Clean Feedback Wraps – Ideal for Breakfast, Lunch or Dinner

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Feedback it’s the breakfast (lunch and dinner) of champions

It’s not always easy to successfully deliver (or hear) constructive feedback.

Avoid the criticism sandwich when giving feedbackDon’t give a praise sandwich…

Mary Kay Ash gets credit for the approach: “Sandwich every bit of criticism between two heavy layers of praise.” (Fries apparently are optional.)

This is just not a good idea. Not only does it taste like crap, but it’s also really not effective.

…Try a feedback wrap instead

Don’t give a praise sandwich...it tastes like shit Click To Tweet

In his M3.0 approach, Jurgen Appelo offers up a much better recipe, the Feedback Wrap. Here’s how it works:

  1. Provide/describe your context. For example,
    • “I was catching up on email in between Zoom meetings, feeling a bit rushed…”
  2. Offer your version of the “facts” – which are likely more your observations – what you’ve seen and/or heard
    • Strive to be free of judgments, labels, diagnoses, opinions, etc.
    • Be direct, timely, and specific – Avoid “Six months ago, I don’t remember all the details, but…”
    • Make it a description of what you think happened
  3. Express your emotions/feelings (yep, you might need to express a bit of vulnerability)
    • It’s not about being nice, or sugar-coating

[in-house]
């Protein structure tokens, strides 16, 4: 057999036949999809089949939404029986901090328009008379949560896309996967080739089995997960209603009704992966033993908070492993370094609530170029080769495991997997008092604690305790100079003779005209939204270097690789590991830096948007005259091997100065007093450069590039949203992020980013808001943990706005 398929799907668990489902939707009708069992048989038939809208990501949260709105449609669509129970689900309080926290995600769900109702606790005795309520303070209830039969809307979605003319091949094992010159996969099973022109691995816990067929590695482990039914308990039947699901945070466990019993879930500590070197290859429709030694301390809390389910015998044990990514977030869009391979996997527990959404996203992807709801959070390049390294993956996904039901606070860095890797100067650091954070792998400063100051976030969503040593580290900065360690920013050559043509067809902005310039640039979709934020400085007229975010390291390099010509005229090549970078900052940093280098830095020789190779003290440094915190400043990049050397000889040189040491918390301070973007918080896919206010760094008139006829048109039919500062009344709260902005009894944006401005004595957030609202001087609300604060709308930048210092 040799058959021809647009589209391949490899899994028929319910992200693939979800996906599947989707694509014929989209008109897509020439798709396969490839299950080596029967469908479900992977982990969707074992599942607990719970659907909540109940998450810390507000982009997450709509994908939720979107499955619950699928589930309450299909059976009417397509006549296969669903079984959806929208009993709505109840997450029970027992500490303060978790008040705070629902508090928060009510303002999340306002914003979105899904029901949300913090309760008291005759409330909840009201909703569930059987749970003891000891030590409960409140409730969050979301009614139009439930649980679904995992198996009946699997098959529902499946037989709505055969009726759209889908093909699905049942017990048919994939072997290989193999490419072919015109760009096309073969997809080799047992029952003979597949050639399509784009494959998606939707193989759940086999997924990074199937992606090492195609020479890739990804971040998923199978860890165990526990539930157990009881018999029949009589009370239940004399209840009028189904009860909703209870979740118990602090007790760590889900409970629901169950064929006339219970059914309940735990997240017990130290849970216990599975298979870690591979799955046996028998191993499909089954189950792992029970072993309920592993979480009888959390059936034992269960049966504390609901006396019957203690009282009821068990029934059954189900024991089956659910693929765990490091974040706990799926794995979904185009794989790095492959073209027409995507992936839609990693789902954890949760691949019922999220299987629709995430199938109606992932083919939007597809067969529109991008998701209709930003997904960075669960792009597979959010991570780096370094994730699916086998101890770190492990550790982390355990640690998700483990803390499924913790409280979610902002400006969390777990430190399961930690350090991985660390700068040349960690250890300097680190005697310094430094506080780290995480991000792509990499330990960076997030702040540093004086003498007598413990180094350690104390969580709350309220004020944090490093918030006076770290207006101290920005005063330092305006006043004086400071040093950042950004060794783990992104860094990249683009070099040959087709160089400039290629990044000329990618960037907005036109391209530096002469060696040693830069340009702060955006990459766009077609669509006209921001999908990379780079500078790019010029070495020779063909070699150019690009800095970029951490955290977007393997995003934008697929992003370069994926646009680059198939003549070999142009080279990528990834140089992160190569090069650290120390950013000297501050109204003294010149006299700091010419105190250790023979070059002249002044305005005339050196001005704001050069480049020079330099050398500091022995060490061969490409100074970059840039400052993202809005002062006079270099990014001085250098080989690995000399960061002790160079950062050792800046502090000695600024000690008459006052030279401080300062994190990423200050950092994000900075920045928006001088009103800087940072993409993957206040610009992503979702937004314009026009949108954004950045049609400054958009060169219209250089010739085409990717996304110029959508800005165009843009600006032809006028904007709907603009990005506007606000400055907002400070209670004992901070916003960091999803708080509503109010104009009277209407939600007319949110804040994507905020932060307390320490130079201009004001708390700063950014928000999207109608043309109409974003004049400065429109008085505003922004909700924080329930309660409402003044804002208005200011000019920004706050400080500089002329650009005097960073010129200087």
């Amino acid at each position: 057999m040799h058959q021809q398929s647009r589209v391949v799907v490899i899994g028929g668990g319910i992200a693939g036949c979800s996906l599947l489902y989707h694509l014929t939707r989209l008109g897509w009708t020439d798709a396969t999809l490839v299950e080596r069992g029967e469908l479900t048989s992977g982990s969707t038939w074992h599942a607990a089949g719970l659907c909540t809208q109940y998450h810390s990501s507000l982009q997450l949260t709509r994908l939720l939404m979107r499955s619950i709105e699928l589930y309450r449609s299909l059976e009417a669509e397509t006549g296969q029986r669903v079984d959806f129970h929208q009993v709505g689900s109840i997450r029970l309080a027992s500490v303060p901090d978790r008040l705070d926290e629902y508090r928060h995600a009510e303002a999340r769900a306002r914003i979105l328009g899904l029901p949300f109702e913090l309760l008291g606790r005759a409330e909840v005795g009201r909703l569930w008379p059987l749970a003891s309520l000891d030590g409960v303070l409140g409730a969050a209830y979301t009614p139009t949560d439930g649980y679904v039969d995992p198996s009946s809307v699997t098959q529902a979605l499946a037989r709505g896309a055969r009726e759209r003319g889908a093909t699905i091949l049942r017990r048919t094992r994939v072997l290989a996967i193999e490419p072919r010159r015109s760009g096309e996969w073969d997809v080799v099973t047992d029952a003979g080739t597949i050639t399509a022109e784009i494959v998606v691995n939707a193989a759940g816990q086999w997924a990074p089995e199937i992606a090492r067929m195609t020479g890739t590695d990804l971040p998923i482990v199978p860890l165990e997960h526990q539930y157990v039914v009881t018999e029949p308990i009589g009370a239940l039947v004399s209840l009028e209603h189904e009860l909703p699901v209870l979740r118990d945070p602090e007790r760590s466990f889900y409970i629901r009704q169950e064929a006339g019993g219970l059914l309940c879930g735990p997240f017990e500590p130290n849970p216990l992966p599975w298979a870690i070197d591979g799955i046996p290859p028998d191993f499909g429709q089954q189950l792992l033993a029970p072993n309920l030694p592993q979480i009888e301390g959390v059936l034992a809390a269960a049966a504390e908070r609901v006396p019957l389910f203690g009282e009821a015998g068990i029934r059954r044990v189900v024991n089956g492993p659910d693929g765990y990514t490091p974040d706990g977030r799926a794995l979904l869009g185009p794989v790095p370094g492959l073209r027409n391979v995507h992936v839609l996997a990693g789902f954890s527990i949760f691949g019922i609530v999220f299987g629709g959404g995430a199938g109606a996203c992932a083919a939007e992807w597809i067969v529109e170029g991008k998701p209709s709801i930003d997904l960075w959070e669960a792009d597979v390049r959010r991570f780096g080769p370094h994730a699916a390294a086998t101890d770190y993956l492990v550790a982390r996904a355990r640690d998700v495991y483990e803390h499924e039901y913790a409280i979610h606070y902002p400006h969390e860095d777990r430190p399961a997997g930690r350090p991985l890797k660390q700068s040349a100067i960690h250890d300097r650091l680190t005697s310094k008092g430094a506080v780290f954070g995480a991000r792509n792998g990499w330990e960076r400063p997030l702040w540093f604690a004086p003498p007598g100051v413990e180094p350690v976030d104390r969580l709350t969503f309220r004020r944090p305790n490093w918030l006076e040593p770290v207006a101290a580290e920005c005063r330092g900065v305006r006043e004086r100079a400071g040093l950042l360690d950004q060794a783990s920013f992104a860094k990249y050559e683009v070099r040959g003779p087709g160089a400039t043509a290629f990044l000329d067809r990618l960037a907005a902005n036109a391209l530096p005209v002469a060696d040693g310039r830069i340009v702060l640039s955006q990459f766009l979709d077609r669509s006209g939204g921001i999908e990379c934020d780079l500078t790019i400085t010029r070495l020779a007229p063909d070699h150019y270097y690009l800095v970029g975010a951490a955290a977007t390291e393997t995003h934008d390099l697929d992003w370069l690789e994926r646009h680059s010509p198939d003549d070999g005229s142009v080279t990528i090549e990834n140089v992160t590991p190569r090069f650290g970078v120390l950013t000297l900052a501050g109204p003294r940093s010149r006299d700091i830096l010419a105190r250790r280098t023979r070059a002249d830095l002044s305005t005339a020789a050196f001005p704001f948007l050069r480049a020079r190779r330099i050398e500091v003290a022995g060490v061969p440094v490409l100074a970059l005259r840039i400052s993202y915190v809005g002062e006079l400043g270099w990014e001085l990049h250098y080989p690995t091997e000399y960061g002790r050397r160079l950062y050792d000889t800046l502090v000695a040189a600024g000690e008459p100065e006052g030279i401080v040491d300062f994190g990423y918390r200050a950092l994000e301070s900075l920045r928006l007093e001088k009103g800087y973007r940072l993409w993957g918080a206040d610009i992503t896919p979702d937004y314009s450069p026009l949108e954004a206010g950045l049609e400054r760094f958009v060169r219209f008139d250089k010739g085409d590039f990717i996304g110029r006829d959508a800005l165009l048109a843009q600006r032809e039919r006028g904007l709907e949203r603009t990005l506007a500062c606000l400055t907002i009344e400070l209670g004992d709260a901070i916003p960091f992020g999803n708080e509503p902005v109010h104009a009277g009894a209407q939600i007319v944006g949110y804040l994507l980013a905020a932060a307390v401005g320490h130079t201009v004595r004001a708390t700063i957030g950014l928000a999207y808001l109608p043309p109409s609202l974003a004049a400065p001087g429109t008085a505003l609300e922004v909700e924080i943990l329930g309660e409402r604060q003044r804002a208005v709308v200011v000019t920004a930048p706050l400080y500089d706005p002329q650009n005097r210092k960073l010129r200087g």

• Don’t stifle any intensity
    • Reveal the impact the person’s behavior had on you
  4. Explore needs, values, express empathy
    • “What I hope to get…”
    • “What I need…”
    • And then explore what the recipient needs. “What do you need?” (And then actively listen.)
  5. Then explore options together
    • Create connections and understanding
    • For example: “Here’s what is working for me…” and “What needs some work in my opinion…” (instead of “this is good” and “this is bad”)
    • Find out what the other person needs – maybe they are struggling to express their underlying needs.
    • Find out what you can do to help

Sometimes all it takes are small adjustments to make a big difference – on both sides of the table.

Clean Feedback

In her book From Contempt to Curiosity, Caitlin Walker offers a similar approach:

  1. Evidence: a description of what happened without any judgment, i.e., observable behavior
  2. Inference: what you thought about what had happened or what it meant to you
  3. Impact: The effect this combination of observable behavior and your inferences had on you

More from Caitlin here:

On the Receiving Side a Praise Sandwich?

If you find yourself getting feedback between two slices of praise, do your best to rephrase the “beef,” for example using the evidence/inference/impact model.
  • “Here’s what I’m hearing you observed…. And what that meant to you…. And this had the impact of…. Am I getting it?”
  • And “What would you like to happen?”

Want more?

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